It’s a Tangled Web They Weave

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From a MP&F Facebook page dated June 13, 2017: “We celebrated staffer Colby Sledge’s five-year anniversary with MP&F this week. We appreciate all your hard work, Colby!” A week later Sledge had left the company. Photo courtesy of McNeely & Pigott

By Peter White

NASHVILLE, TN –Councilman Colby Sledge was deeply involved in the Fort Negley development deal and right after the plan he pushed was picked to do a $200 million facelift of Greer Stadium, the Cloud Hill Partnership hired his public relations firm to promote the project.

That is raising questions not only about a conflict of interest but also about influence peddling and politics in awarding lucrative city contracts.

One of the first things McNeely Pigott & Fox did for their new clients was to thank Colby Sledge for five years of faithful service and then quietly show him the door.

He says he left on his own accord.

“I left to start my own company, Sledge Strategies. I really enjoyed MP&F, but I wanted to do some things on my own and had been thinking about my next career move for several months.” Sledge told the Tribune.

Sledge got caught between his council seat and his day job. He says he never worked on the Cloud Hill account at MP&F or had access to the files. “MP&F set up very strict firewalls on Metro-related work,” Sledge said.

Although he denied it, Channel 4’s Nancy Amons ran a story last week suggesting Sledge had a conflict of interest because he was still working at MP&F when Cloud Hill became his firm’s client.

The Metro Finance Department notified the Mathews Company of its intent to award the project to them on May 26. MP&F met with the Cloud Hill team on Wednesday, May 31, and a contract between Cloud Hill and MP&F began June 1. Sledge didn’t leave his job at MP&F until June 20. That’s an overlap of three weeks.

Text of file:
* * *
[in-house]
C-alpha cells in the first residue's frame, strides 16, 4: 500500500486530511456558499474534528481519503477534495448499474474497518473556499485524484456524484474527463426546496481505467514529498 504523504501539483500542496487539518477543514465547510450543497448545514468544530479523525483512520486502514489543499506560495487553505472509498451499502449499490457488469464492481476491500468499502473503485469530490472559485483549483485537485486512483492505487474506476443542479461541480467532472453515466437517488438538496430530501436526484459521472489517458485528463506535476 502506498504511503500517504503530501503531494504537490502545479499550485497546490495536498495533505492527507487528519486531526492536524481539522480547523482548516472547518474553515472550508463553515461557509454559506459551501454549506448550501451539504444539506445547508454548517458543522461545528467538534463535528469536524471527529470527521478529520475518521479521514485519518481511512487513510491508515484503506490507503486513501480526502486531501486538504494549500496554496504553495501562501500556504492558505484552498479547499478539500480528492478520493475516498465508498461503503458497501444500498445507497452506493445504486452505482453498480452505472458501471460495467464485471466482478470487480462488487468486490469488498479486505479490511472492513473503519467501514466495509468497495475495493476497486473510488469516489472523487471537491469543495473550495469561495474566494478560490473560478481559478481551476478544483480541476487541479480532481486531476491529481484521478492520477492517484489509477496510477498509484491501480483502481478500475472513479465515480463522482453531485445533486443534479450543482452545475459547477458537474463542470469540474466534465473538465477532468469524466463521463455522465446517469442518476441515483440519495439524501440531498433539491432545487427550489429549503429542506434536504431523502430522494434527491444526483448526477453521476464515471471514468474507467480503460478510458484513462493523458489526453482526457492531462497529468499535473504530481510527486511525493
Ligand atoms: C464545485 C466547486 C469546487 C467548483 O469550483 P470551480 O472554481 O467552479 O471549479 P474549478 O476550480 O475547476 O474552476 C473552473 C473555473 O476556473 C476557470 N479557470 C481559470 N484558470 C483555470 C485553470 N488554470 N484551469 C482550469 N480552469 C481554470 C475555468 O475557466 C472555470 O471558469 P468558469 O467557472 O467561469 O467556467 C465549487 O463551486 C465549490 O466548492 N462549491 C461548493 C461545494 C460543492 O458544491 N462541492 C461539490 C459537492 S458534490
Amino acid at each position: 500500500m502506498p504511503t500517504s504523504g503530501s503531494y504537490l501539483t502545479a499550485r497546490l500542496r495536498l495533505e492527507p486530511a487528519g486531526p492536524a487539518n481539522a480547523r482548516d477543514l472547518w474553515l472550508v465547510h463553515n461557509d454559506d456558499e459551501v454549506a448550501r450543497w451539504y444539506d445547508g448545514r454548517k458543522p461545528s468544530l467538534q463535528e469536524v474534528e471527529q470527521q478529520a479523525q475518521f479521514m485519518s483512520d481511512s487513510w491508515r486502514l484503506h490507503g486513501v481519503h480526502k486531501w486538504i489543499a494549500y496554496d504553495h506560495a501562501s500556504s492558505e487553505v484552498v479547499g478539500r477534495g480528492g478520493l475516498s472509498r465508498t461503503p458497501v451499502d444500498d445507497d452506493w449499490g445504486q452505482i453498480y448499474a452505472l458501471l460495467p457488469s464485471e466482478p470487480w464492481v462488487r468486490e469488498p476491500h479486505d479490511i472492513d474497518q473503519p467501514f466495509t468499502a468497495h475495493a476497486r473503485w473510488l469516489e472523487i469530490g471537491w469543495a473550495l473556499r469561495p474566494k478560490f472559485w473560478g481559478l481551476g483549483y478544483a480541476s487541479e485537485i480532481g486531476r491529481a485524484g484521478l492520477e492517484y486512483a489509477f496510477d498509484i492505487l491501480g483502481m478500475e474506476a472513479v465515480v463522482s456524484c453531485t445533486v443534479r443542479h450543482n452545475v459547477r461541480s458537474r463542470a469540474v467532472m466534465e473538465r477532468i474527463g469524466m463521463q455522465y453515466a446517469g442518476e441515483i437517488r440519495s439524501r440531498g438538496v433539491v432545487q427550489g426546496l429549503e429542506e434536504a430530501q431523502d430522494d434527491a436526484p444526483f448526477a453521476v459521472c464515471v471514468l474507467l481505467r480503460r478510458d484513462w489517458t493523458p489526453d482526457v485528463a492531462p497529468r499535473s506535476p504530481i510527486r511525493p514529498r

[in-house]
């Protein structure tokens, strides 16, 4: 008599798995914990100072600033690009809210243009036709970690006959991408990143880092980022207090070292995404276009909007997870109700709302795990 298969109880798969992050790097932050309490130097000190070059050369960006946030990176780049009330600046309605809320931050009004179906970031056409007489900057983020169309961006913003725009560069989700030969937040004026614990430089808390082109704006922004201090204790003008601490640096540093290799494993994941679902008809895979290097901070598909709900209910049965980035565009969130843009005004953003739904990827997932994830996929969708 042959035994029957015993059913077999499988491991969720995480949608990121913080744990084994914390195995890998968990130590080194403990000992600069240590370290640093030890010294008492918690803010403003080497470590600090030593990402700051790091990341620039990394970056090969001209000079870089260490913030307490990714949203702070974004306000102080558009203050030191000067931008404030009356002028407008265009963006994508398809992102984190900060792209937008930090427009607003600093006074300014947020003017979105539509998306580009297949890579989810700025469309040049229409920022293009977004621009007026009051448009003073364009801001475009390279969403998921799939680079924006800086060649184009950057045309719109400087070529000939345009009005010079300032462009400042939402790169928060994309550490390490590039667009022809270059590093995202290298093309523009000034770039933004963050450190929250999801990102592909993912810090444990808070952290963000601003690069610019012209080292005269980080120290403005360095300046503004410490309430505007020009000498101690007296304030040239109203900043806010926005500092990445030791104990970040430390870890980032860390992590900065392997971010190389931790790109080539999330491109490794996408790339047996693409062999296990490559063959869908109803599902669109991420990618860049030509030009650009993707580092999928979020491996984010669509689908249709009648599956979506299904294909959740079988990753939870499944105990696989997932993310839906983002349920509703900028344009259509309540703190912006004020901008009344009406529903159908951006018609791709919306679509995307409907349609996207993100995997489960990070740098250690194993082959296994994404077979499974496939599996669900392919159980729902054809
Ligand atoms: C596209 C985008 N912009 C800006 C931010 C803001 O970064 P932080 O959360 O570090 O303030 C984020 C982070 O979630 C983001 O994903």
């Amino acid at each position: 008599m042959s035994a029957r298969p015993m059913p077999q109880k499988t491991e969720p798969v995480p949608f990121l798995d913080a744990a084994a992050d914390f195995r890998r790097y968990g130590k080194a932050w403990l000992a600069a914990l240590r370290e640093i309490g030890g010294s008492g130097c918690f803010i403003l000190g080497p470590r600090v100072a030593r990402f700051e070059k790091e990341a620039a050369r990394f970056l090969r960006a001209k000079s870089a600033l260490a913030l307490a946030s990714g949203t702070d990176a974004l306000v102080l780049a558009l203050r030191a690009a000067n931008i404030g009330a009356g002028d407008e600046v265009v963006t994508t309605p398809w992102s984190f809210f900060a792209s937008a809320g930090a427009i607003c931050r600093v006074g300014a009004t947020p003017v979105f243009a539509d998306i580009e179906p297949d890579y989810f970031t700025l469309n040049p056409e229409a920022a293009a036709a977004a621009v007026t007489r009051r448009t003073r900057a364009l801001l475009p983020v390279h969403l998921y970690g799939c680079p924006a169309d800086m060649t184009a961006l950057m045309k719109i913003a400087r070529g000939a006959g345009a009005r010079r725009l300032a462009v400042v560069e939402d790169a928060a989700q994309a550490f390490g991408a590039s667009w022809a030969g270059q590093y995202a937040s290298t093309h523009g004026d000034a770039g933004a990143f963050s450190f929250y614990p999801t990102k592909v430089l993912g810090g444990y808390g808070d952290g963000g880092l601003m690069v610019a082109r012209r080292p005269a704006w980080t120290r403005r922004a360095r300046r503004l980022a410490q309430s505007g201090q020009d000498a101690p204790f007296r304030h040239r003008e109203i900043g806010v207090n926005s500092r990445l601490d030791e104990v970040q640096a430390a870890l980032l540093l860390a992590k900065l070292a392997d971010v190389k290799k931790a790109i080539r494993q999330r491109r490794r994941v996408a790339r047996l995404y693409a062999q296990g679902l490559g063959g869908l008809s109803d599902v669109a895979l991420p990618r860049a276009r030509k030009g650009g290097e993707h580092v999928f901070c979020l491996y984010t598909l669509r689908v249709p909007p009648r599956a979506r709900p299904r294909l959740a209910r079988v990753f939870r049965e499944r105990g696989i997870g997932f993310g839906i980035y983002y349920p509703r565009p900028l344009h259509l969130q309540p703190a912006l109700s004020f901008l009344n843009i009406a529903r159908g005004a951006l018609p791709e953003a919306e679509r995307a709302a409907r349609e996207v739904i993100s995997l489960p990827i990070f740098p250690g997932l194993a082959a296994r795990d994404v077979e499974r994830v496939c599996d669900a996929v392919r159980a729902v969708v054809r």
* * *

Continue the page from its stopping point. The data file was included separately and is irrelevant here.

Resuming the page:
Sledge says that because of the firewall on city business at MP&F there was no conflict of interest. Fort Negley is located in Colby Sledge’s district and he has made no secret of his support for the Cloud Hill project. As a councilman, Sledge had no firewall to keep him safe once he crossed over the line from a big time development booster to influence-peddling politician.

The Tribune has learned Sledge submitted the names of three people to Purchasing Agent Jeff Gossage, who appointed all three to the panel of seven judges who gave the Mathews Group the highest score among five finalists. Gossage has since left the Finance Department.

Devinder Sandhu, the prime contractor of the Adventure Park plan, says the judging was unfair. He won’t say it publicly but he thinks the fix was in to give the contract to the Mathews Group from the very beginning.

The principals in the Cloud Hill Partnership are Bert Mathews, Tom Middleton and T Bone Burnett. There are twelve other partners including the landscape architects, Hawkins Partners, Inc.

Hawkins and MP&F are on the Metro Parks Master Plan Consultant Team. Colby Sledge is on the Greenway Commission. All these players including some who bid but did not win the project know Mayor Barry and some have met with her about the Fort Negley project.

The Hawkins landscape firm had a hand in two proposals. So did a woman-owned business, the Wilmot Group, which does sustainability planning. Double-dipping is not against the RFQ rules set by the Procurement Board.

Prominent developers, designers, and financiers are an incestuous group who make campaign contributions, hold prominent civic positions, and their business activities are inextricably connected to others, like themselves, who move in the right circles.  It’s the way things are done here and it’s been that way for generations.

If you’re in with the in crowd, the way the city does business is just fine. If you’re not, the city is a closed shop when it comes to fairness and transparency about the way Nashville conducts its business

“The judging didn’t make sense to me when I finished 4th out of 5 in diversity when I was the only minority who submitted,” says Sandhu.

Sandhu, an engineer, said the judges gave very specific scores like 71.50 or 92.25.

He asked Purchasing Agent Jeff Gossage at the protest meeting how such specific numbers could emerge from such a subjective judging process.  Gossage didn’t answer him.

Sandhu noted that the Mathews Company scored 30 points—a perfect score—in financial considerations. However the judges’ written notation said the project “appears to be fully funded”.

“That’s not a precise definition of fully funded,” says Sandhu. “It’s a subjective definition. Is it fully funded or isn’t it?” Sandhu says giving Mathews a perfect score in financing is disingenuous.

“I don’t see how they can put this genie back in the bottle. I wonder if there are more deals going on behind the scenes that are even more indicative that this thing needs to be exposed,” he said.

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